- Hits: 7372
As a web manager for several educational sites I receive a lot of e-mail requesting "assistance" with various topics. Most all of the mail comes from people I of course don't know. My "first impression" of the person at the other end of the wire is created from the presentation of content in his or her e-mail posting.
My correspondence has caused me to think about the presentation of self through one's own e-mail postings. I recently read an e-mail cover letter sent by an individual applying for a job. It read something like, "Hi, I'm applying for that job in today's paper. My resume is attached." No Dear Sir, Madam, or even a To Whom It May Concern. Just, "Hi". There was no indication as to which job for which she was applying and no discussion about her qualifications. This hastily written note was destined no to make a good first impression.
Here are ten things one might consider before posting an inquiring about a job, sending out a resume, asking for assistance, seeking resources for a project, or any other situation in which your professional image is formed by the way you present yourself by e-mail. Remember, chances are that the person on the other end of the line has no idea who you are,
- Use a formal greeting in your professional correspondence such as Dear Sir, Madam, or To Whom it May Concern. Use last names such as Dear Mr. Brown.And don't use first names informally like "Hi Bill!"
- Compose an e-mail letter off line and set it aside for awhile before you post. Chances are you'll go back and find you've omitted material or said too much, used poor grammar, or included awkward wording. Remember when to use capital letters and when not to.
- Spell check all your documents.This may be obvious but I'm surprised how many people don't. Always spell check - even when writing personal correspondence.
- Avoid adding attachments unless the person you are contacting expects to receive one. Attachments have become the recognized virus carrier in cyber space and are often deleted along with an unopened message.
- When you do send an attachment make sure you've attached it! (See the Charles Berman article in the reference section below.)
- Don't type your message in caps. It makes you look like a government agency demanding back payment on taxes. A message in caps is the equivalent of yelling.
- Include your telephone number and both your surface and e-mail address.
- Be brief and to the point in your correspondence. The journalist's mantra of who, what, where, when, and how applies to good e-mail postings as well.
- Keep a copy of your e-mail for future reference.
- Remember that nothing can substitute for face to face communication when it comes to letting others know about yourself.
When it comes to general professional e-mail etiquette.
- Don't forward a colleague's e-mail without his/her permission.You wouldn't want your messages passed on without your knowledge and others don't either.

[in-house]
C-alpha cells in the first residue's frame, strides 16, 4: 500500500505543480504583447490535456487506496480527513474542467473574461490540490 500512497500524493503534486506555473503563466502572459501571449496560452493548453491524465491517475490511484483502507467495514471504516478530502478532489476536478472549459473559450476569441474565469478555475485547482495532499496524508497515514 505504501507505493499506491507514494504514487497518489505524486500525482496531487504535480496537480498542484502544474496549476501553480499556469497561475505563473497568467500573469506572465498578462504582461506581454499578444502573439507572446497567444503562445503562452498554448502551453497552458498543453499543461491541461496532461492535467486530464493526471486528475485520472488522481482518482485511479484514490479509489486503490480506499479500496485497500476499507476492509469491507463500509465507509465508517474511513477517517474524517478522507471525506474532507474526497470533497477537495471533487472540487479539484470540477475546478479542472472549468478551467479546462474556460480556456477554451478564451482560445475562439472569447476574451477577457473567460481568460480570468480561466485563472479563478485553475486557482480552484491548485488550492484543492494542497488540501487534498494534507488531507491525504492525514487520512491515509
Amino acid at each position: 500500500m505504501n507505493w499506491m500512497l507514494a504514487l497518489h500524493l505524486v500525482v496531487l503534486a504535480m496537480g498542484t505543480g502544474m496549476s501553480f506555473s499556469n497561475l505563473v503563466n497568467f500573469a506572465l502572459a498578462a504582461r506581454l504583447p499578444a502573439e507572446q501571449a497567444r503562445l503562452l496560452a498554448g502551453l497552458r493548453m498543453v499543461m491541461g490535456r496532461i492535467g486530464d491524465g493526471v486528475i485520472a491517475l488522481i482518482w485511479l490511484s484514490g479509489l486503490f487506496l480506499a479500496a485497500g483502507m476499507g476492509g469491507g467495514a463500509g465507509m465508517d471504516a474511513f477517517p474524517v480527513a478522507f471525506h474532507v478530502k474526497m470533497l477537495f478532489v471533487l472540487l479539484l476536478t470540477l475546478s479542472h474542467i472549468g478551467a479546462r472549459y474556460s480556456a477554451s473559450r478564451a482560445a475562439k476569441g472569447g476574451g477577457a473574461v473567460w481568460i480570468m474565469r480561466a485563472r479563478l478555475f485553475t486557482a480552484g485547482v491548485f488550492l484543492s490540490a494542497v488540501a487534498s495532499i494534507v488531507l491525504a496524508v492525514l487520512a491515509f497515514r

- Humor is sometimes a nice addition in a personal message. But don't use computer emoticons.(i.e. smiley face) in your professional correspondence.
- Check your address field to see to whom you are posting your message. Don't be embarrassed when your e-mail goes to someone to whom you don't intend including in your post. Errors in Reply often happen when you Reply All and not Reply to the originator of the message.
- Be sure to check your e-mail often and respond if you are in a work setting where e-mail is a primary tool for communication.
- Finally, don't forward those messages warning about viruses.Most are hoaxes.
Here are some additional readings that provide insight into good practices in the writing of e-mail for professional purposes.
A Brief E-Mail Primer. To help you stay on the good side of the Internet community, this primer tells you everything you need to know about the Netiquette involved in sending e-mail. To put it simply follow the three B's": be good, be brief, be gone.
"The Claris Guide to Email Etiquette" with the use of email comes a whole new language, set of unspoken rules, and responsibilities - what is commonly known as Email.
Do You Know Your Email Manners? Whether you're filing a complaint with an organization, a businessperson writing to a client, or a job seeker sending an application letter, it pays to know your email manners. Here are some basic tips.
E-mail Etiquette: Training & Staff Development Resources. Even with the best of intentions, misunderstandings are likely to occur in almost any type of communication. It is possible to repair glitches in a face-to-face dialog or even a telephone conversation before any lasting damage occurs. And so, it is hoped that the guidelines offered herein will help reduce the misunderstandings and other communication challenges that email brings.
E-mail Etiquette (Netiquette) By Chris Pirillo Certain unspoken conventions are very important to keep in mind when you're composing e-mail messages. If you were a novice before, you need to be a
professional now. (part of the chapter )
Email Etiquette Includes four parts: Part 1: Why Is It Important? Part 2: Manners and Tone Part, 3: Be Concise and Be Professional, Part 4: Spelling, Grammar, and Attachments
Good email practice This University of Bristol Computing Service set of guidelines is designed for professional correspondence. It has many things to keep in mind in our own correspondence.
Mr. E-mail Manners offers some advice by Charles Berman. According to a recent Microsoft survey people too often forget to actually connect attachments to a message, seriously confusing the recipient by referring to the missing attachment in the body of the message.